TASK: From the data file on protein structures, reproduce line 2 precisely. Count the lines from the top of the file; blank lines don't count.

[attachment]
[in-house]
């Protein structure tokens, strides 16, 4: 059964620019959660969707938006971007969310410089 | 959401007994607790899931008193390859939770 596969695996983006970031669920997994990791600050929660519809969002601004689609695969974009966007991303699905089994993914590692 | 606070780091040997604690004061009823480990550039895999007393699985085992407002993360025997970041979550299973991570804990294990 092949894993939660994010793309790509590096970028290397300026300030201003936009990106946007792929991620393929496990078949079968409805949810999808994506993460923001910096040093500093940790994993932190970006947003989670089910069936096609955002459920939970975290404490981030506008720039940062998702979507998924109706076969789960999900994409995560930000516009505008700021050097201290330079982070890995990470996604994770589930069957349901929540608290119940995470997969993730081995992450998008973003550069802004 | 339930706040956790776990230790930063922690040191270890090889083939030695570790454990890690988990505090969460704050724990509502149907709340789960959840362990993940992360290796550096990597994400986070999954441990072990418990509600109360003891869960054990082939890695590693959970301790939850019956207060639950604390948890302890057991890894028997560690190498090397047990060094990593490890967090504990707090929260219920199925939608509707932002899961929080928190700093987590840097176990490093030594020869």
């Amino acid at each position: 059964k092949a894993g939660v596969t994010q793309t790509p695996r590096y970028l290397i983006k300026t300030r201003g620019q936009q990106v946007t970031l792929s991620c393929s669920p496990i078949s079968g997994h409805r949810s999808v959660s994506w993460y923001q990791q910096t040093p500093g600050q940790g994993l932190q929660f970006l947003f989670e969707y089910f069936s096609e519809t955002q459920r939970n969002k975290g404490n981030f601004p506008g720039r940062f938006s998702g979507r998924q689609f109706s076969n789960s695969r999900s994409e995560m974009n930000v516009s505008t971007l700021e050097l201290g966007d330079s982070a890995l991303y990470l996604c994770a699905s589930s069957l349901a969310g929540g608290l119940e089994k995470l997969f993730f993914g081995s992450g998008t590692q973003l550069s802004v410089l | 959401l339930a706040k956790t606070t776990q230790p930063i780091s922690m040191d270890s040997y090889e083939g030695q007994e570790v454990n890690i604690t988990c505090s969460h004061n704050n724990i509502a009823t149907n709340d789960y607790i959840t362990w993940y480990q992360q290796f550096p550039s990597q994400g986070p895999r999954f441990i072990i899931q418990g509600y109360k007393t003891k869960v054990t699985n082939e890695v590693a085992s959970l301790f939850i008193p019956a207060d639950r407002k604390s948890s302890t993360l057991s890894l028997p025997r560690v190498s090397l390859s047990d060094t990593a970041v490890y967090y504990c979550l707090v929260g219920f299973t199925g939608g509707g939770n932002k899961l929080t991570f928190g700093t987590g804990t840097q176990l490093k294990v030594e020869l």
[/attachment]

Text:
């Protein structure tokens, strides 16, 4: 059964620019959660969707938006971007969310410089 | 959401007994607790899931008193390859939770 596969695996983006970031669920997994990791600050929660519809969002601004689609695969974009966007991303699905089994993914590692 | 606070780091040997604690004061009823480990550039895999007393699985085992407002993360025997970041979550299973991570804990294990 092949894993939660994010793309790509590096970028290397300026300030201003936009990106946007792929991620393929496990078949079968409805949810999808994506993460923001910096040093500093940790994993932190970006947003989670089910069936096609955002459920939970975290404490981030506008720039940062998702979507998924109706076969789960999900994409995560930000516009505008700021050097201290330079982070890995990470996604994770589930069957349901929540608290119940995470997969993730081995992450998008973003550069802004 | 339930706040956790776990230790930063922690040191270890090889083939030695570790454990890690988990505090969460704050724990509502149907709340789960959840362990993940992360290796550096990597994400986070999954441990072990418990509600109360003891869960054990082939890695590693959970301790939850019956207060639950604390948890302890057991890894028997560690190498090397047990060094990593490890967090504990707090929260219920199925939608509707932002899961929080928190700093987590840097176990490093030594020869």